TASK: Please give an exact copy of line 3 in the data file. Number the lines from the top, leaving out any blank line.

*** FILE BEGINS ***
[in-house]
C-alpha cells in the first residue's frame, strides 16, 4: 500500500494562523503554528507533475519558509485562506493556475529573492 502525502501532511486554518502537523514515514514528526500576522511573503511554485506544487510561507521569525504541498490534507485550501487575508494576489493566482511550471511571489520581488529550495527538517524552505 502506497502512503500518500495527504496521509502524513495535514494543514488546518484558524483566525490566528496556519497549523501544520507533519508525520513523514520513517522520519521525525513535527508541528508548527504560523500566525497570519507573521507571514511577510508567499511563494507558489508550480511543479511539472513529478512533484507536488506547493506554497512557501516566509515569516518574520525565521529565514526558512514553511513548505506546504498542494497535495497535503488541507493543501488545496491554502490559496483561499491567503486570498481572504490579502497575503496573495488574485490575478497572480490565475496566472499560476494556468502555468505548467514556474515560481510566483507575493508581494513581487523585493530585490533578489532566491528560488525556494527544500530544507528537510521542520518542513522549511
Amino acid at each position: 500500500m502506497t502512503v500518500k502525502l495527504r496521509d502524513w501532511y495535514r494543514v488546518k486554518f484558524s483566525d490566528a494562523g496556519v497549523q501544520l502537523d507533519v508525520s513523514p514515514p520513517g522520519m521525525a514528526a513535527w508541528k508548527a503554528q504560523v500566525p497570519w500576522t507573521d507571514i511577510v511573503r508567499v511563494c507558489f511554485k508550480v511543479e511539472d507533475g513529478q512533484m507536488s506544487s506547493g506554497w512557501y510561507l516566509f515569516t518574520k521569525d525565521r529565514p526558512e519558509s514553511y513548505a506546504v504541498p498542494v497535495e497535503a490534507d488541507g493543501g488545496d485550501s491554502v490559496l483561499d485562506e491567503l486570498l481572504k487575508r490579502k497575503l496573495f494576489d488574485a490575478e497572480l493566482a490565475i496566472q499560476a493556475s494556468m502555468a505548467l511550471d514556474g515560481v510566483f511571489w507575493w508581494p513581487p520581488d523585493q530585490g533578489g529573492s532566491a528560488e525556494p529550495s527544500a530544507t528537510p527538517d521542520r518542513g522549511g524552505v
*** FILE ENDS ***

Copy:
Amino acid at each position: 500500500m502506497t502512503v500518500k502525502l495527504r496521509d502524513w501532511y495535514r494543514v488546518k486554518f484558524s483566525d490566528a494562523g496556519v497549523q501544520l502537523d507533519v508525520s513523514p514515514p520513517g522520519m521525525a514528526a513535527w508541528k508548527a503554528q504560523v500566525p497570519w500576522t507573521d507571514i511577510v511573503r508567499v511563494c507558489f511554485k508550480v511543479e511539472d507533475g513529478q512533484m507536488s506544487s506547493g506554497w512557501y510561507l516566509f515569516t518574520k521569525d525565521r529565514p526558512e519558509s514553511y513548505a506546504v504541498p498542494v497535495e497535503a490534507d488541507g493543501g488545496d485550501s491554502v490559496l483561499d485562506e491567503l486570498l481572504k487575508r490579502k497575503l496573495f494576489d488574485a490575478e497572480l493566482a490565475i496566472q499560476a493556475s494556468m502555468a505548467l511550471d514556474g515560481v510566483f511571489w507575493w508581494p513581487p520581488d523585493q530585490g533578489g529573492s532566491a528560488e525556494p529550495s527544500a530544507t528537510p527538517d521542520r518542513g522549511g524552505v